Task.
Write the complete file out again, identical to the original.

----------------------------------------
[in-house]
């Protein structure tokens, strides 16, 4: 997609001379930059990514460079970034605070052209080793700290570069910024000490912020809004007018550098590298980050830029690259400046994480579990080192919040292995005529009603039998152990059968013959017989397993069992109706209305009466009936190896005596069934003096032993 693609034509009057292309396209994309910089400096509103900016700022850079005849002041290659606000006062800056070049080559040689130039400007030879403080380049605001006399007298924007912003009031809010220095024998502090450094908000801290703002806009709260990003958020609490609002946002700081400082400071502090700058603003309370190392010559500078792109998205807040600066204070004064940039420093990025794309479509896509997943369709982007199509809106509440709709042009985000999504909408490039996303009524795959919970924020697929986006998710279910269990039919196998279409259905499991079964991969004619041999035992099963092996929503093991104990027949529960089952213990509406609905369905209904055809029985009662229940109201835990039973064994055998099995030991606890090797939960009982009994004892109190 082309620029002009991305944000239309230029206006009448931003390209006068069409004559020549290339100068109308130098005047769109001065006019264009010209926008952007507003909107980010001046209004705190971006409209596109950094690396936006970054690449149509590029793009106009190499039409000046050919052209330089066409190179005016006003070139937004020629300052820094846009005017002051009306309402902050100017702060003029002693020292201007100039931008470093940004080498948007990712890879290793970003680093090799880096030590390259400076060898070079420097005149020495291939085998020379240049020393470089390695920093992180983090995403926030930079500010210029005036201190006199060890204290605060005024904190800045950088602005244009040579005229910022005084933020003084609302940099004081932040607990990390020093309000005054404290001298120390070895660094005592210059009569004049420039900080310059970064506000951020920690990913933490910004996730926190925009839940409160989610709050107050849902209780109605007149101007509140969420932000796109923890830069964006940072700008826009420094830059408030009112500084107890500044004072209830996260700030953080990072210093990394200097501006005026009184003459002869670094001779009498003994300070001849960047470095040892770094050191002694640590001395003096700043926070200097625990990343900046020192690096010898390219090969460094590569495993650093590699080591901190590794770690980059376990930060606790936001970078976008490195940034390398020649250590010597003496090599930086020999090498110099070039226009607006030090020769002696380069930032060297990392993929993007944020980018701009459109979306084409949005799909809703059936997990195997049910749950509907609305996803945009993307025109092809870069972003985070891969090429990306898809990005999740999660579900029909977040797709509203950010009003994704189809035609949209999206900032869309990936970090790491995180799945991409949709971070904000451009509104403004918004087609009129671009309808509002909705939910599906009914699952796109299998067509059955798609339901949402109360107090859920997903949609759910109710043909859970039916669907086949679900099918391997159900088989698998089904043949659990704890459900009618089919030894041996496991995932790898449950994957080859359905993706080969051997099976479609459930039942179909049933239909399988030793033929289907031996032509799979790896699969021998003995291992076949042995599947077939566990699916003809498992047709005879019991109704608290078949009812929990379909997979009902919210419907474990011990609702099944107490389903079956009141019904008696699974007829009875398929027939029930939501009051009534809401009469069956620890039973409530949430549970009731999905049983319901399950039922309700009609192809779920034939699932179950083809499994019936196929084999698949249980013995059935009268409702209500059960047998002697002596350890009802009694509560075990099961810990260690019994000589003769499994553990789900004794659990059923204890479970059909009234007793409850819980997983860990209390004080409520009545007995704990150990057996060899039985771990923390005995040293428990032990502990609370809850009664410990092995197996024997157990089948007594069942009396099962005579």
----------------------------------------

[in-house]
């Protein structure tokens, strides 16, 4: 997609001379930059990514460079970034605070052209080793700290570069910024000490912020809004007018550098590298980050830029690259400046994480579990080192919040292995005529009603039998152990059968013959017989397993069992109706209305009466009936190896005596069934003096032993 693609034509009057292309396209994309910089400096509103900016700022850079005849002041290659606000006062800056070049080559040689130039400007030879403080380049605001006399007298924007912003009031809010220095024998502090450094908000801290703002806009709260990003958020609490609002946002700081400082400071502090700058603003309370190392010559500078792109998205807040600066204070004064940039420093990025794309479509896509997943369709982007199509809106509440709709042009985000999504909408490039996303009524795959919970924020697929986006998710279910269990039919196998279409259905499991079964991969004619041999035992099963092996929503093991104990027949529960089952213990509406609905369905209904055809029985009662229940109201835990039973064994055998099995030991606890090797939960009982009994004892109190 082309620029002009991305944000239309230029206006009448931003390209006068069409004559020549290339100068109308130098005047769109001065006019264009010209926008952007507003909107980010001046209004705190971006409209596109950094690396936006970054690449149509590029793009106009190499039409000046050919052209330089066409190179005016006003070139937004020629300052820094846009005017002051009306309402902050100017702060003029002693020292201007100039931008470093940004080498948007990712890879290793970003680093090799880096030590390259400076060898070079420097005149020495291939085998020379240049020393470089390695920093992180983090995403926030930079500010210029005036201190006199060890204290605060005024904190800045950088602005244009040579005229910022005084933020003084609302940099004081932040607990990390020093309000005054404290001298120390070895660094005592210059009569004049420039900080310059970064506000951020920690990913933490910004996730926190925009839940409160989610709050107050849902209780109605007149101007509140969420932000796109923890830069964006940072700008826009420094830059408030009112500084107890500044004072209830996260700030953080990072210093990394200097501006005026009184003459002869670094001779009498003994300070001849960047470095040892770094050191002694640590001395003096700043926070200097625990990343900046020192690096010898390219090969460094590569495993650093590699080591901190590794770690980059376990930060606790936001970078976008490195940034390398020649250590010597003496090599930086020999090498110099070039226009607006030090020769002696380069930032060297990392993929993007944020980018701009459109979306084409949005799909809703059936997990195997049910749950509907609305996803945009993307025109092809870069972003985070891969090429990306898809990005999740999660579900029909977040797709509203950010009003994704189809035609949209999206900032869309990936970090790491995180799945991409949709971070904000451009509104403004918004087609009129671009309808509002909705939910599906009914699952796109299998067509059955798609339901949402109360107090859920997903949609759910109710043909859970039916669907086949679900099918391997159900088989698998089904043949659990704890459900009618089919030894041996496991995932790898449950994957080859359905993706080969051997099976479609459930039942179909049933239909399988030793033929289907031996032509799979790896699969021998003995291992076949042995599947077939566990699916003809498992047709005879019991109704608290078949009812929990379909997979009902919210419907474990011990609702099944107490389903079956009141019904008696699974007829009875398929027939029930939501009051009534809401009469069956620890039973409530949430549970009731999905049983319901399950039922309700009609192809779920034939699932179950083809499994019936196929084999698949249980013995059935009268409702209500059960047998002697002596350890009802009694509560075990099961810990260690019994000589003769499994553990789900004794659990059923204890479970059909009234007793409850819980997983860990209390004080409520009545007995704990150990057996060899039985771990923390005995040293428990032990502990609370809850009664410990092995197996024997157990089948007594069942009396099962005579």